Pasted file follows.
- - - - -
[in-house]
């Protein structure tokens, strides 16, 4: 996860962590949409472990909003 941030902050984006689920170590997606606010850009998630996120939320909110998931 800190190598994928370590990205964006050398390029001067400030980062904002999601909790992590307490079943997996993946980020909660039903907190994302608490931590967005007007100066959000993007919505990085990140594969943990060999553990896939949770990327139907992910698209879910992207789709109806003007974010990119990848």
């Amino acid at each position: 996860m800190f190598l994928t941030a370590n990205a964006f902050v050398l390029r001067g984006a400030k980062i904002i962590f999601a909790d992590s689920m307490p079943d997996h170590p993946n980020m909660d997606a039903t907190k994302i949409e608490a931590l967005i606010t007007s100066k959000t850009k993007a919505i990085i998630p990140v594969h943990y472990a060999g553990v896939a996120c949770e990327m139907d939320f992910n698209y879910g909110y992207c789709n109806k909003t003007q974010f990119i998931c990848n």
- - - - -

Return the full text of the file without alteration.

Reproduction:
[in-house]
């Protein structure tokens, strides 16, 4: 996860962590949409472990909003 941030902050984006689920170590997606606010850009998630996120939320909110998931 800190190598994928370590990205964006050398390029001067400030980062904002999601909790992590307490079943997996993946980020909660039903907190994302608490931590967005007007100066959000993007919505990085990140594969943990060999553990896939949770990327139907992910698209879910992207789709109806003007974010990119990848």
């Amino acid at each position: 996860m800190f190598l994928t941030a370590n990205a964006f902050v050398l390029r001067g984006a400030k980062i904002i962590f999601a909790d992590s689920m307490p079943d997996h170590p993946n980020m909660d997606a039903t907190k994302i949409e608490a931590l967005i606010t007007s100066k959000t850009k993007a919505i990085i998630p990140v594969h943990y472990a060999g553990v896939a996120c949770e990327m139907d939320f992910n698209y879910g909110y992207c789709n109806k909003t003007q974010f990119i998931c990848n």